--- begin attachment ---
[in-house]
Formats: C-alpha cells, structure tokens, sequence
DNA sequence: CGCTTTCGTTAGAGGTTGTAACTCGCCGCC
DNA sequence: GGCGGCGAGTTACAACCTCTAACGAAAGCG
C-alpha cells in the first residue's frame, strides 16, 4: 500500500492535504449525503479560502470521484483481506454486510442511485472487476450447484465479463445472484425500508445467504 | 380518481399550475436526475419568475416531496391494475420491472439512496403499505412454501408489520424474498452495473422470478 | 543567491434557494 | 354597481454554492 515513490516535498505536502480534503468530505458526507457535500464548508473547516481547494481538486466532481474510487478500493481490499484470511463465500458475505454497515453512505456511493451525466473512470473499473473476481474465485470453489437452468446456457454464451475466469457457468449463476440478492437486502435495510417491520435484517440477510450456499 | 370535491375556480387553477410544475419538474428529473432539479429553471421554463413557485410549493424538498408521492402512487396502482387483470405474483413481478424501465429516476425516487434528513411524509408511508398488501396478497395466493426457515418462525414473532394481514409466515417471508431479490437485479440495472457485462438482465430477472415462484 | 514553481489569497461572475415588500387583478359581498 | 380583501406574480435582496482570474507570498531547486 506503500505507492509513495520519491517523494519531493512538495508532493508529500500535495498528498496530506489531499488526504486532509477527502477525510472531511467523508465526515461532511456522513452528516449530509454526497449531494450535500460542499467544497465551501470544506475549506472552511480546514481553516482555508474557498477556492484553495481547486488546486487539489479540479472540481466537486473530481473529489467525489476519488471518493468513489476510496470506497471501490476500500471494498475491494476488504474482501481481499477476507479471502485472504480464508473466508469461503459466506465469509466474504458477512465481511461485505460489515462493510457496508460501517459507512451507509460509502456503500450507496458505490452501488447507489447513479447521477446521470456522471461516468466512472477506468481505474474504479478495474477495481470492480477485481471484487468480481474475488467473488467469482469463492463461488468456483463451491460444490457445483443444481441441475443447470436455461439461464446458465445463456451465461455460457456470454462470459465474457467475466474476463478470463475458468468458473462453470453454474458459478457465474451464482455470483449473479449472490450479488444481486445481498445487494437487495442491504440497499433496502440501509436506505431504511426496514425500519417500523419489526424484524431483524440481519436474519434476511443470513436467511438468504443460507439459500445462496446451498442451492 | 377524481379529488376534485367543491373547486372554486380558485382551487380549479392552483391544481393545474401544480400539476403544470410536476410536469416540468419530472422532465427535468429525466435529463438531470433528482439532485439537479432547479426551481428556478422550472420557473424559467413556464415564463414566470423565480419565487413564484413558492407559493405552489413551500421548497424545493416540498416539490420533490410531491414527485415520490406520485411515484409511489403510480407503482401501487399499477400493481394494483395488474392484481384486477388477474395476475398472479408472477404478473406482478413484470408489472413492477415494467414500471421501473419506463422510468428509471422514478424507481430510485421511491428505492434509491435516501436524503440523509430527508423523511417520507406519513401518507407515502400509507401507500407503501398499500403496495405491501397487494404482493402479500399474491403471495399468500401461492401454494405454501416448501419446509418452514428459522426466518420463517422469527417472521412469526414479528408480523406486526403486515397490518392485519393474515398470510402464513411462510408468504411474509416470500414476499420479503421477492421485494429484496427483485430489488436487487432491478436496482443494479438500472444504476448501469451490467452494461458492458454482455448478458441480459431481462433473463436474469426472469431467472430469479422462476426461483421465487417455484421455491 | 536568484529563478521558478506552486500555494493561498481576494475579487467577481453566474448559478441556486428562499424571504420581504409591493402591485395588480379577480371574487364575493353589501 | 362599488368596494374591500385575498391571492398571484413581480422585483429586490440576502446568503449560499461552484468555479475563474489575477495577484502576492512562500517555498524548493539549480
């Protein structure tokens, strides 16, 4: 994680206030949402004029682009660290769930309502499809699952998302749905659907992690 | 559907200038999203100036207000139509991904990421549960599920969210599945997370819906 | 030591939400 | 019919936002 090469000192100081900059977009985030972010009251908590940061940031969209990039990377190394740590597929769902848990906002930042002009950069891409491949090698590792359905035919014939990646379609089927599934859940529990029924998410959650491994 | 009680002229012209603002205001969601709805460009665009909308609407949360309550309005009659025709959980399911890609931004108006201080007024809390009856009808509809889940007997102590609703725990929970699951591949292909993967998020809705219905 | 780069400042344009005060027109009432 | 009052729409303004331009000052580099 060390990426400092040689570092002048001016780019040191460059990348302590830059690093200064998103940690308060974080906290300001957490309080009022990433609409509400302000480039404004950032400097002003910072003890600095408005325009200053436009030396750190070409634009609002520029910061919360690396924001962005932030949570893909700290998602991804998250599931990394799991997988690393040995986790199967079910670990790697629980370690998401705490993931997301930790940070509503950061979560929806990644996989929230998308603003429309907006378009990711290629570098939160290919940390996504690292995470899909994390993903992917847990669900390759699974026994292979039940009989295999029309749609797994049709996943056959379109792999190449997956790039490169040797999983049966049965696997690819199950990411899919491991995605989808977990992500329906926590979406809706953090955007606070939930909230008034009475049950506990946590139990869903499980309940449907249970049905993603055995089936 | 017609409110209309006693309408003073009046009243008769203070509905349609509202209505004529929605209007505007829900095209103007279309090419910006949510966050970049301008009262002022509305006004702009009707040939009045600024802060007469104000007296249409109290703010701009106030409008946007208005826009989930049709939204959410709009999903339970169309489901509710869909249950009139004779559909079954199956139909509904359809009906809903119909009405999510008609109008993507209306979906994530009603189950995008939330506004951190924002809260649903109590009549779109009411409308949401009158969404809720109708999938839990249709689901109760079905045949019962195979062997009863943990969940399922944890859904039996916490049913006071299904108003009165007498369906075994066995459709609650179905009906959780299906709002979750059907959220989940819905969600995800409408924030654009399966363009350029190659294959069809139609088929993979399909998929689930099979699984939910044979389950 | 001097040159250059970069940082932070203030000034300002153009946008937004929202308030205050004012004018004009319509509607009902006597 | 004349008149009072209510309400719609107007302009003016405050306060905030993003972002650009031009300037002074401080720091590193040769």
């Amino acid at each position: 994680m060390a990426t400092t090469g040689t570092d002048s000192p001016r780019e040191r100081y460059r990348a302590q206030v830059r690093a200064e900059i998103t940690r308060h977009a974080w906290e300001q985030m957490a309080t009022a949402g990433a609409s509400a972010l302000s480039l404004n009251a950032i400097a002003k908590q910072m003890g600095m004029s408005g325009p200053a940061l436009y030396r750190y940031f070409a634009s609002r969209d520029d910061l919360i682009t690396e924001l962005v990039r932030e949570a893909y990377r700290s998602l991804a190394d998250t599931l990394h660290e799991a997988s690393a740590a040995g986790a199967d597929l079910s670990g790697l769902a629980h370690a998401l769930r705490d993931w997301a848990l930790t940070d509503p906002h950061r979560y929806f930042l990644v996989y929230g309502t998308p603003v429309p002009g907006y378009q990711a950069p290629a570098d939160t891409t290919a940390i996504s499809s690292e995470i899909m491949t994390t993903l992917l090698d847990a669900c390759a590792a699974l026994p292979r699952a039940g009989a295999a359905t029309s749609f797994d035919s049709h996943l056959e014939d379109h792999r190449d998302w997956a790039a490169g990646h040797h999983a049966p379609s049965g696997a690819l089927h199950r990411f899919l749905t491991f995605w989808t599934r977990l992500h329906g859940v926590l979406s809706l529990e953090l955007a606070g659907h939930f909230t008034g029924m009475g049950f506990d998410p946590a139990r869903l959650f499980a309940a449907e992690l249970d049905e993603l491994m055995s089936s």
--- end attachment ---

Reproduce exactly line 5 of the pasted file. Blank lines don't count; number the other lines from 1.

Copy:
C-alpha cells in the first residue's frame, strides 16, 4: 500500500492535504449525503479560502470521484483481506454486510442511485472487476450447484465479463445472484425500508445467504 | 380518481399550475436526475419568475416531496391494475420491472439512496403499505412454501408489520424474498452495473422470478 | 543567491434557494 | 354597481454554492 515513490516535498505536502480534503468530505458526507457535500464548508473547516481547494481538486466532481474510487478500493481490499484470511463465500458475505454497515453512505456511493451525466473512470473499473473476481474465485470453489437452468446456457454464451475466469457457468449463476440478492437486502435495510417491520435484517440477510450456499 | 370535491375556480387553477410544475419538474428529473432539479429553471421554463413557485410549493424538498408521492402512487396502482387483470405474483413481478424501465429516476425516487434528513411524509408511508398488501396478497395466493426457515418462525414473532394481514409466515417471508431479490437485479440495472457485462438482465430477472415462484 | 514553481489569497461572475415588500387583478359581498 | 380583501406574480435582496482570474507570498531547486 506503500505507492509513495520519491517523494519531493512538495508532493508529500500535495498528498496530506489531499488526504486532509477527502477525510472531511467523508465526515461532511456522513452528516449530509454526497449531494450535500460542499467544497465551501470544506475549506472552511480546514481553516482555508474557498477556492484553495481547486488546486487539489479540479472540481466537486473530481473529489467525489476519488471518493468513489476510496470506497471501490476500500471494498475491494476488504474482501481481499477476507479471502485472504480464508473466508469461503459466506465469509466474504458477512465481511461485505460489515462493510457496508460501517459507512451507509460509502456503500450507496458505490452501488447507489447513479447521477446521470456522471461516468466512472477506468481505474474504479478495474477495481470492480477485481471484487468480481474475488467473488467469482469463492463461488468456483463451491460444490457445483443444481441441475443447470436455461439461464446458465445463456451465461455460457456470454462470459465474457467475466474476463478470463475458468468458473462453470453454474458459478457465474451464482455470483449473479449472490450479488444481486445481498445487494437487495442491504440497499433496502440501509436506505431504511426496514425500519417500523419489526424484524431483524440481519436474519434476511443470513436467511438468504443460507439459500445462496446451498442451492 | 377524481379529488376534485367543491373547486372554486380558485382551487380549479392552483391544481393545474401544480400539476403544470410536476410536469416540468419530472422532465427535468429525466435529463438531470433528482439532485439537479432547479426551481428556478422550472420557473424559467413556464415564463414566470423565480419565487413564484413558492407559493405552489413551500421548497424545493416540498416539490420533490410531491414527485415520490406520485411515484409511489403510480407503482401501487399499477400493481394494483395488474392484481384486477388477474395476475398472479408472477404478473406482478413484470408489472413492477415494467414500471421501473419506463422510468428509471422514478424507481430510485421511491428505492434509491435516501436524503440523509430527508423523511417520507406519513401518507407515502400509507401507500407503501398499500403496495405491501397487494404482493402479500399474491403471495399468500401461492401454494405454501416448501419446509418452514428459522426466518420463517422469527417472521412469526414479528408480523406486526403486515397490518392485519393474515398470510402464513411462510408468504411474509416470500414476499420479503421477492421485494429484496427483485430489488436487487432491478436496482443494479438500472444504476448501469451490467452494461458492458454482455448478458441480459431481462433473463436474469426472469431467472430469479422462476426461483421465487417455484421455491 | 536568484529563478521558478506552486500555494493561498481576494475579487467577481453566474448559478441556486428562499424571504420581504409591493402591485395588480379577480371574487364575493353589501 | 362599488368596494374591500385575498391571492398571484413581480422585483429586490440576502446568503449560499461552484468555479475563474489575477495577484502576492512562500517555498524548493539549480